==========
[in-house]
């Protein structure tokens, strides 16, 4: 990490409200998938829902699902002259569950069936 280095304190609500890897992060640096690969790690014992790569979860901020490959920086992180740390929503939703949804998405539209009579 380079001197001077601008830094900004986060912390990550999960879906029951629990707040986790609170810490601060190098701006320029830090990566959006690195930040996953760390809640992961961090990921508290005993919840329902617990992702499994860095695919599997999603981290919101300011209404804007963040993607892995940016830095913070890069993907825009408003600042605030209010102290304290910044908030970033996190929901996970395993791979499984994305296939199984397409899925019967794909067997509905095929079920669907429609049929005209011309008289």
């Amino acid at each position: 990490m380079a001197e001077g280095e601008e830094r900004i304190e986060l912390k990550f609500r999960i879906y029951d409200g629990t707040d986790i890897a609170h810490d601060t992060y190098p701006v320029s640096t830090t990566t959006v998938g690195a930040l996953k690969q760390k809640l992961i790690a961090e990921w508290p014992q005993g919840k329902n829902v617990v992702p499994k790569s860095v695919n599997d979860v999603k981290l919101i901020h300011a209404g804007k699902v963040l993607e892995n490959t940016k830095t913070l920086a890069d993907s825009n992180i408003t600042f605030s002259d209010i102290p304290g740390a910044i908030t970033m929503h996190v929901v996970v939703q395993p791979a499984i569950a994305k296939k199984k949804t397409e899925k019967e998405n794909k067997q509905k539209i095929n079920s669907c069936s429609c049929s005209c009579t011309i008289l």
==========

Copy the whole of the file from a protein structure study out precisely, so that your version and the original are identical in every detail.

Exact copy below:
[in-house]
């Protein structure tokens, strides 16, 4: 990490409200998938829902699902002259569950069936 280095304190609500890897992060640096690969790690014992790569979860901020490959920086992180740390929503939703949804998405539209009579 380079001197001077601008830094900004986060912390990550999960879906029951629990707040986790609170810490601060190098701006320029830090990566959006690195930040996953760390809640992961961090990921508290005993919840329902617990992702499994860095695919599997999603981290919101300011209404804007963040993607892995940016830095913070890069993907825009408003600042605030209010102290304290910044908030970033996190929901996970395993791979499984994305296939199984397409899925019967794909067997509905095929079920669907429609049929005209011309008289």
């Amino acid at each position: 990490m380079a001197e001077g280095e601008e830094r900004i304190e986060l912390k990550f609500r999960i879906y029951d409200g629990t707040d986790i890897a609170h810490d601060t992060y190098p701006v320029s640096t830090t990566t959006v998938g690195a930040l996953k690969q760390k809640l992961i790690a961090e990921w508290p014992q005993g919840k329902n829902v617990v992702p499994k790569s860095v695919n599997d979860v999603k981290l919101i901020h300011a209404g804007k699902v963040l993607e892995n490959t940016k830095t913070l920086a890069d993907s825009n992180i408003t600042f605030s002259d209010i102290p304290g740390a910044i908030t970033m929503h996190v929901v996970v939703q395993p791979a499984i569950a994305k296939k199984k949804t397409e899925k019967e998405n794909k067997q509905k539209i095929n079920s669907c069936s429609c049929s005209c009579t011309i008289l």